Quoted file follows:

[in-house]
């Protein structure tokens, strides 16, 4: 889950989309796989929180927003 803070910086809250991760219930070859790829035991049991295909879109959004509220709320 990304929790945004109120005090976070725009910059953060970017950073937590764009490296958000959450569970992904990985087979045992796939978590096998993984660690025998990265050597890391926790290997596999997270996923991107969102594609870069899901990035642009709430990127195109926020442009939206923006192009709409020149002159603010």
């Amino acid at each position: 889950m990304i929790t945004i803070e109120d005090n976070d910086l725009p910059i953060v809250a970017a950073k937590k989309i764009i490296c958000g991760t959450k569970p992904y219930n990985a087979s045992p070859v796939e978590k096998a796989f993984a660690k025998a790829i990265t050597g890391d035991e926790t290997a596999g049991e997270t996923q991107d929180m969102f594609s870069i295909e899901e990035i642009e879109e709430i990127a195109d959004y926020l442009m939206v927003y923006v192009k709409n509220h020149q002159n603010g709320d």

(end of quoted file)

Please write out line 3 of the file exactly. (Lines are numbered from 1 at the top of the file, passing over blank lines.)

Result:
């Amino acid at each position: 889950m990304i929790t945004i803070e109120d005090n976070d910086l725009p910059i953060v809250a970017a950073k937590k989309i764009i490296c958000g991760t959450k569970p992904y219930n990985a087979s045992p070859v796939e978590k096998a796989f993984a660690k025998a790829i990265t050597g890391d035991e926790t290997a596999g049991e997270t996923q991107d929180m969102f594609s870069i295909e899901e990035i642009e879109e709430i990127a195109d959004y926020l442009m939206v927003y923006v192009k709409n509220h020149q002159n603010g709320d």